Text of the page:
Rothmans Salisbury are happy to advise on all aspects of tax and accounting, including Child Benefit.
A couple earns £65,000, which is above the £60,000 threshold limit. It can be assumed that if they claim the benefit they will have to pay it all back in tax, however as it is only the higher earner’s income that is taken into account and as this income is below £60,000 only a proportion of the benefit will need to be repaid.
Based on an income of £55,000 you will repay 50% of the benefit received in a tax year. In the year 2013/14 the benefit for one child is £1,055 so in that year you would be £528 better off.
It is usually the main carer that claims and receives the child benefit. If that is your wife and she is not working or is not earning enough to pay national insurance then by claiming the benefit she will receive National Insurance credits and protect her entitlement to state pension.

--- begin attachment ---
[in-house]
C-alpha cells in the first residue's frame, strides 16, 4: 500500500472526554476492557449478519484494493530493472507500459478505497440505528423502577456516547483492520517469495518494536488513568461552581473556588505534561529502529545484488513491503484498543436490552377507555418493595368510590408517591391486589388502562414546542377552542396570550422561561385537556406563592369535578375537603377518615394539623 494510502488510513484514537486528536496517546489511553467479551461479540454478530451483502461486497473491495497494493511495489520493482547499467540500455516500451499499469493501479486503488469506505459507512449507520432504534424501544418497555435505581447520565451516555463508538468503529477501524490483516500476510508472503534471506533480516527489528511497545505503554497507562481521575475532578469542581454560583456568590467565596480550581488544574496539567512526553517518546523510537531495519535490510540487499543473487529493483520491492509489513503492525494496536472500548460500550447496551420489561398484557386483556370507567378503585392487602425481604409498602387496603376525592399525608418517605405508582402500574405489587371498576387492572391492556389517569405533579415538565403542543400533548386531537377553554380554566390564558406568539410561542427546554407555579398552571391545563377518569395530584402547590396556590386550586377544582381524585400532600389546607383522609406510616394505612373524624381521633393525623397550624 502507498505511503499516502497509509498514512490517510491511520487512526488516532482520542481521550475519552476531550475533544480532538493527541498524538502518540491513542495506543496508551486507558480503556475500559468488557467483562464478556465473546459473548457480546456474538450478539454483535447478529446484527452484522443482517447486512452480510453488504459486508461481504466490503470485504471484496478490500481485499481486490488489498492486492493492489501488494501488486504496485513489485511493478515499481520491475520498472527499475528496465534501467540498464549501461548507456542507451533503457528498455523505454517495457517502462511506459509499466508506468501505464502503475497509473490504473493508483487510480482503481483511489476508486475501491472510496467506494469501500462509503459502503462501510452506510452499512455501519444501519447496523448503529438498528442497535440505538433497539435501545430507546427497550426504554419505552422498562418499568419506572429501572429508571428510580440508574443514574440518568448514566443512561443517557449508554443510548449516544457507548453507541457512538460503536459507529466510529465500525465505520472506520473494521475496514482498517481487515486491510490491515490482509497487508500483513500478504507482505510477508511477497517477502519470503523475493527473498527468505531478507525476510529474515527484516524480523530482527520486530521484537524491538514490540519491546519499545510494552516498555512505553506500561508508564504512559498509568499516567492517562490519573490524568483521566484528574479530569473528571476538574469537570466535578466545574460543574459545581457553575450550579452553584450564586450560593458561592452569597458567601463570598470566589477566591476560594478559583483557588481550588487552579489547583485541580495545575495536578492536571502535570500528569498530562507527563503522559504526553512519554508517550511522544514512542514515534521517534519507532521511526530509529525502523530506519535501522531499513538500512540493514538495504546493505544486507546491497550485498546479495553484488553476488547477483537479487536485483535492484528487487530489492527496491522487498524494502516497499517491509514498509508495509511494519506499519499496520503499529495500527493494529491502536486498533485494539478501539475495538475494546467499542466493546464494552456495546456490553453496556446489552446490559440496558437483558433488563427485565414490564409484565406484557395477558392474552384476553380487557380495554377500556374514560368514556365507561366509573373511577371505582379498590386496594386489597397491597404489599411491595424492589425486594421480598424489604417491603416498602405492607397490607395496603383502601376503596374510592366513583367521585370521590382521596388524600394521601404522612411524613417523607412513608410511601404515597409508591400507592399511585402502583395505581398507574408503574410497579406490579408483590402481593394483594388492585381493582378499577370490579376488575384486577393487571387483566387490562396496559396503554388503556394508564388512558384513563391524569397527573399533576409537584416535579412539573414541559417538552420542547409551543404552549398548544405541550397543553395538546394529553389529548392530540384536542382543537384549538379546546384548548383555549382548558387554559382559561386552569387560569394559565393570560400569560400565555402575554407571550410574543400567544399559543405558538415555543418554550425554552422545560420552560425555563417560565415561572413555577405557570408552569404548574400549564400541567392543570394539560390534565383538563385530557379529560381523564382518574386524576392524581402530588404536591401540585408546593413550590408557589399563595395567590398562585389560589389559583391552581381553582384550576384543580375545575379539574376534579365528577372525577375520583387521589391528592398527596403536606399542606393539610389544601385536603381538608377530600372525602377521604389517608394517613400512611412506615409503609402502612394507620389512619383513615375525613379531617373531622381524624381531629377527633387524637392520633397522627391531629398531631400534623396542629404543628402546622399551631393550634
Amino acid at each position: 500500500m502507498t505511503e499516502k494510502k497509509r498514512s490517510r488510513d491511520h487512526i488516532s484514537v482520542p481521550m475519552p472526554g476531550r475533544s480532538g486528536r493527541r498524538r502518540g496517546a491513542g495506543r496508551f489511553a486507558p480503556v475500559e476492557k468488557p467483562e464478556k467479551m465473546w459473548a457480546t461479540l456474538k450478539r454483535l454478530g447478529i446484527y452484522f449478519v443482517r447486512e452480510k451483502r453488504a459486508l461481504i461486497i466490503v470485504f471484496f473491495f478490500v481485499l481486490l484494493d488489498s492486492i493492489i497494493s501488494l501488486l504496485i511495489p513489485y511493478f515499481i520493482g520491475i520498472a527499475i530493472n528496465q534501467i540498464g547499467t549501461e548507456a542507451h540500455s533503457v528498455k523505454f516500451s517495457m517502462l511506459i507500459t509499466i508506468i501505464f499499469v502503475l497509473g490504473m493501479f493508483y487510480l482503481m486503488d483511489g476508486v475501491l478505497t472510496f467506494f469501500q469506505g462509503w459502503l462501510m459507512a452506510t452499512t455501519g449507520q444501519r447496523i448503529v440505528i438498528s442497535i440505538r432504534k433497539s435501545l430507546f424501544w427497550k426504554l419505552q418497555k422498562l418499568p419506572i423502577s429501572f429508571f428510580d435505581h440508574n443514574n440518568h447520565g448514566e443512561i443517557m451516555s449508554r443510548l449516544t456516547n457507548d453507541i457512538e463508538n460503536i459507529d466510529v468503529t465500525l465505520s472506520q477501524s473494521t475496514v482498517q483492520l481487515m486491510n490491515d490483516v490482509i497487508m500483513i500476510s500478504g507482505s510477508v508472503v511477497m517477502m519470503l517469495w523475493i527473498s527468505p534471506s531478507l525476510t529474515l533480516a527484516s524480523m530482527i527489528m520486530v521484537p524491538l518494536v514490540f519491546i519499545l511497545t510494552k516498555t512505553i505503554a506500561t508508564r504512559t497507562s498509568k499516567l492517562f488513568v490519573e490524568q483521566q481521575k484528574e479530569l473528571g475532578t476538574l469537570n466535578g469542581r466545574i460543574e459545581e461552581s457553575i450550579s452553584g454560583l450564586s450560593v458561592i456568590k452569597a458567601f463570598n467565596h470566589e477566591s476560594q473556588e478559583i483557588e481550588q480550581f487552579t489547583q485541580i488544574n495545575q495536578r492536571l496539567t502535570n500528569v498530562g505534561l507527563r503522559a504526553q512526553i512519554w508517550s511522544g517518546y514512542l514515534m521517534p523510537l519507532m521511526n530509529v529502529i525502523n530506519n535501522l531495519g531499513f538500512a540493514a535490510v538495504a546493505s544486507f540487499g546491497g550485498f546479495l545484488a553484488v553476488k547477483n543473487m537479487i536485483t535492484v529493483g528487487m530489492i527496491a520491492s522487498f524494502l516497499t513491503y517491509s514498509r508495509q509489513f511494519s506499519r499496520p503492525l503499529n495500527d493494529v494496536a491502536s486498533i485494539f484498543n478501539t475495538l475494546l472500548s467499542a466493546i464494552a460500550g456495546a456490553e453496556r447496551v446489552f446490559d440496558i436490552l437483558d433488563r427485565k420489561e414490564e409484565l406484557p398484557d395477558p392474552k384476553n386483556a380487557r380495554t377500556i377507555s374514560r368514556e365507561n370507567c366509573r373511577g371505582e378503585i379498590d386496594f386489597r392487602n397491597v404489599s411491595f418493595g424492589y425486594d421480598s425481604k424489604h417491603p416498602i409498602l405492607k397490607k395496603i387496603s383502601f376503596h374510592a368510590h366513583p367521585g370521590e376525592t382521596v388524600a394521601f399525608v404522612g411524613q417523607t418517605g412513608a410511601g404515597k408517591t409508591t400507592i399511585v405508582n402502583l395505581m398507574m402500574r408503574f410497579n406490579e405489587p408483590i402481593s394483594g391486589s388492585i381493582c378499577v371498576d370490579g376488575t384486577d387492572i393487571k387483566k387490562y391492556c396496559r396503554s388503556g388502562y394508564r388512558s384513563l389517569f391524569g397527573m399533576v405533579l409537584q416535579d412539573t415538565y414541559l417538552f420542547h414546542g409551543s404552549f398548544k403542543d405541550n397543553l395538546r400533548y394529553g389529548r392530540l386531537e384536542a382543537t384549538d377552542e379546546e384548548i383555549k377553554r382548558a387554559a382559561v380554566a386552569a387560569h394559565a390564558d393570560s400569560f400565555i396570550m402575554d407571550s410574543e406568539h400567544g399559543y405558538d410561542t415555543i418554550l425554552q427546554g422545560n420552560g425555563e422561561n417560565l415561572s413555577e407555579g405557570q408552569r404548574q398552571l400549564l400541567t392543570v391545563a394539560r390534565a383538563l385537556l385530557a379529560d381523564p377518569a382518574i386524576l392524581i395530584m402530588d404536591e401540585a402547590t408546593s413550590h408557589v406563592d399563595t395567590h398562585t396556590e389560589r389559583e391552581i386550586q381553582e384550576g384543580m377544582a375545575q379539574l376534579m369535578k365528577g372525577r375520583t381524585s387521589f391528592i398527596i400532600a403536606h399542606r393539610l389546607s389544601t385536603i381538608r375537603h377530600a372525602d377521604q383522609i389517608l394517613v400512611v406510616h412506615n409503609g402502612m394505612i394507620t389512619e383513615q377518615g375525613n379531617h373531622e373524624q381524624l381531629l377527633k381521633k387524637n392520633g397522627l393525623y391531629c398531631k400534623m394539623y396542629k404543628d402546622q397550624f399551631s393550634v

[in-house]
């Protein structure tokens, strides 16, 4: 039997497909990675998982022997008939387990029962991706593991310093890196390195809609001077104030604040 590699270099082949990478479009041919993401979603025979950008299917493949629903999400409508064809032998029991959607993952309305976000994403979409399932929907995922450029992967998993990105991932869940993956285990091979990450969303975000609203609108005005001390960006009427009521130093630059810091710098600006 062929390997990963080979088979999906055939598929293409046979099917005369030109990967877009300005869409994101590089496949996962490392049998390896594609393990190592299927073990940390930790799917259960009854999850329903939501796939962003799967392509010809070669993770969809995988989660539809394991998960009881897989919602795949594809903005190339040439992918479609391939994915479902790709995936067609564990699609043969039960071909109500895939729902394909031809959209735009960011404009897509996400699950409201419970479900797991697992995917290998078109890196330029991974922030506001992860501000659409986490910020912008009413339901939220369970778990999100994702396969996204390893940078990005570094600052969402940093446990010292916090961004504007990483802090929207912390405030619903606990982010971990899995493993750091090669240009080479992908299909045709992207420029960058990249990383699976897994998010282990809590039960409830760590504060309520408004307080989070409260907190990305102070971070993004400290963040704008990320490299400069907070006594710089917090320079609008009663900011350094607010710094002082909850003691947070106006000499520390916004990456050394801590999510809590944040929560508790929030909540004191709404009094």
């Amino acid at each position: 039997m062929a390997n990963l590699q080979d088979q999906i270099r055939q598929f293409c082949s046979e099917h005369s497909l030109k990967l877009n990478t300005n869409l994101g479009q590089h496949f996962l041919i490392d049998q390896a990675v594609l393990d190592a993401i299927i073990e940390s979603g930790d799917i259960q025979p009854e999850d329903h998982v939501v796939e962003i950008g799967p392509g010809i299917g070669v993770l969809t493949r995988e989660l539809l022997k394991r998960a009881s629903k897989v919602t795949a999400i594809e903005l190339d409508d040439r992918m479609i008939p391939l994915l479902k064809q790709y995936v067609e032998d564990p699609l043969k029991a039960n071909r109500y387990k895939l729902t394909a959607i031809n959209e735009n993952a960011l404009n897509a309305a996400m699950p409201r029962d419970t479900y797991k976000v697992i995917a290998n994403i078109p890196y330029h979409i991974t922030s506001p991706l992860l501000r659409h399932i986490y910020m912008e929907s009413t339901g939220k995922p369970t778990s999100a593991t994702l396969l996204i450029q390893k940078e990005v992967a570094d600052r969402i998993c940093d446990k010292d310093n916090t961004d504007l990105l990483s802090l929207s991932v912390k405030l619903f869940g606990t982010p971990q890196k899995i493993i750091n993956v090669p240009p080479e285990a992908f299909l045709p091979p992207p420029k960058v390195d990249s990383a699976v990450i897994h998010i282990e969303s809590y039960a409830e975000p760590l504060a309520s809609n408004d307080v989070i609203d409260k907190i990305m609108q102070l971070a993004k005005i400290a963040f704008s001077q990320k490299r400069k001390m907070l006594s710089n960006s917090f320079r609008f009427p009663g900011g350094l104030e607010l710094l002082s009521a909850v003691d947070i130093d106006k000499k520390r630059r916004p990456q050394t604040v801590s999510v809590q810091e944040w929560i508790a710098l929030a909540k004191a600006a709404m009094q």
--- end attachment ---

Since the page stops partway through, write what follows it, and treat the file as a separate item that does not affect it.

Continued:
Another reason to claim is your child will automatically receive a National Insurance number at the age of 16.
So at present it makes sense to make the claim. If your income should rise above the £60,000 limit you can opt not to receive the benefit but as your wife will still be entitled she will still get the NI credits.
The new High Income Child Benefit Charge will be charged through your self assessment tax return so if you are new to self assessment and need any help please get in touch.